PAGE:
Head coach Les Miles was right. Prior to LSU’s 17-6 win over Florida, he repeatedly dismissed the idea that the Tigers’ (6-1, 3-1) defense was as vulnerable as it had looked recently. Last week, they validated his assessment.
LSU defenders were in Gators quarterback Tyler Murphy‘s face all game, batting down passes, racking up sacks and forcing errant throws. The Tigers kept their opponent out of the end zone for the first time all season and only yielded 240 yards and two field goals.
LSU, which had been scoring 488.8 yards and 45.5 points per game, had a much harder time moving the ball and scoring against a Florida defense rated among the nation’s best. QB Zach Mettenberger and his top targets – receivers Odell Beckham and Jarvis Landry – had mediocre numbers. But the Tigers were able to grind out enough tough yards on the ground to emerge victorious, led by Jeremy Hill’s 121 yards on 19 carries.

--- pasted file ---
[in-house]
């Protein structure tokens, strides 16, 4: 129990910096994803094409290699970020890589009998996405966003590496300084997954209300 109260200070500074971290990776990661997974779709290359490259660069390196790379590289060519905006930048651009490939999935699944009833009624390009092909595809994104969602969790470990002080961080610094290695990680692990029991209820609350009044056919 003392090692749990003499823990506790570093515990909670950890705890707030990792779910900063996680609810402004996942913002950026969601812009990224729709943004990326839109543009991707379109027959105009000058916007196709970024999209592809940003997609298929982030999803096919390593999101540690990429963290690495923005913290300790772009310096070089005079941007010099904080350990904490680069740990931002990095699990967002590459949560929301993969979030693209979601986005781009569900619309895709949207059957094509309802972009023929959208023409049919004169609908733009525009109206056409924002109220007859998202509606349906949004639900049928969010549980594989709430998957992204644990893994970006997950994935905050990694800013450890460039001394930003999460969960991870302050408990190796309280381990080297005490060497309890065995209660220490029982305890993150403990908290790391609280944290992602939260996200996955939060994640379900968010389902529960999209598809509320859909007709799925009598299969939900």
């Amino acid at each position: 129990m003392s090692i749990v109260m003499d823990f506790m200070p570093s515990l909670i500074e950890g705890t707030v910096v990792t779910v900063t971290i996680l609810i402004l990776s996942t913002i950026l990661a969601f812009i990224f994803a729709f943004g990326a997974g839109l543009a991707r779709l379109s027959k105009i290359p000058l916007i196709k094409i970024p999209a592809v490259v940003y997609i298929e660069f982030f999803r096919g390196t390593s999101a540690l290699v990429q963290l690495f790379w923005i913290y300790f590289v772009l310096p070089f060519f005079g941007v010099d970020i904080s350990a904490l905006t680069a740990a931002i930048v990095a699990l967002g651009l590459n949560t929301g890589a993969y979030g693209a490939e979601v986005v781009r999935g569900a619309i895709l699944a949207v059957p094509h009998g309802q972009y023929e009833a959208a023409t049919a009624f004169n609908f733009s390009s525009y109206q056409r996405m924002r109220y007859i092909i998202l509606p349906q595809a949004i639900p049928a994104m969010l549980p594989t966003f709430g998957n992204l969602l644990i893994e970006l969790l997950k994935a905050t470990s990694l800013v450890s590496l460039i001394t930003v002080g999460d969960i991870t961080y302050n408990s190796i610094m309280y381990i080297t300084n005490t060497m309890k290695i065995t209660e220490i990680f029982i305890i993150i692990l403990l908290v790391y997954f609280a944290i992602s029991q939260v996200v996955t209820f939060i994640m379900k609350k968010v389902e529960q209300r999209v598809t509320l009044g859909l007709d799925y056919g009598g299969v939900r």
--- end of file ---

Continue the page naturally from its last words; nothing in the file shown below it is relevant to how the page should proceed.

LSU’s 175 rushing yards are easily the most given up by the Gators this year. That, combined with the gritty defensive performance, suggests the Tigers just might be tough enough to take down No. 1 Alabama in Tuscaloosa Nov. 9.
On Monday, we also learned Christopher Columbus was an Italian – at least according to the ever-quotable Miles. Ol’ Lester had this to say about Columbus Day:
“All those of you that know Italians, that like Italians, or are people that might venture onto a ship and travel to explore and find new lands, this is your day. It’s not St. Patty’s Day. That’s a different day entirely.”
What to look for in Week 8: LSU’s offense should take flight again after being somewhat grounded by Florida. The Tigers’ next opponent, Ole Miss, ranks near the middle or bottom in the SEC in nearly every defensive statistical category. Ole Miss will also be without star freshman defensive lineman Robert Nkemdiche, who suffered a hamstring pull last week.
One area that LSU should really exploit the Rebels is third down plays. The Tigers are No. 1 in the SEC with a 58 percent conversion rate, while Ole Miss ranks last in the conference defensively on third downs, allowing conversions 44.3 percent of the time.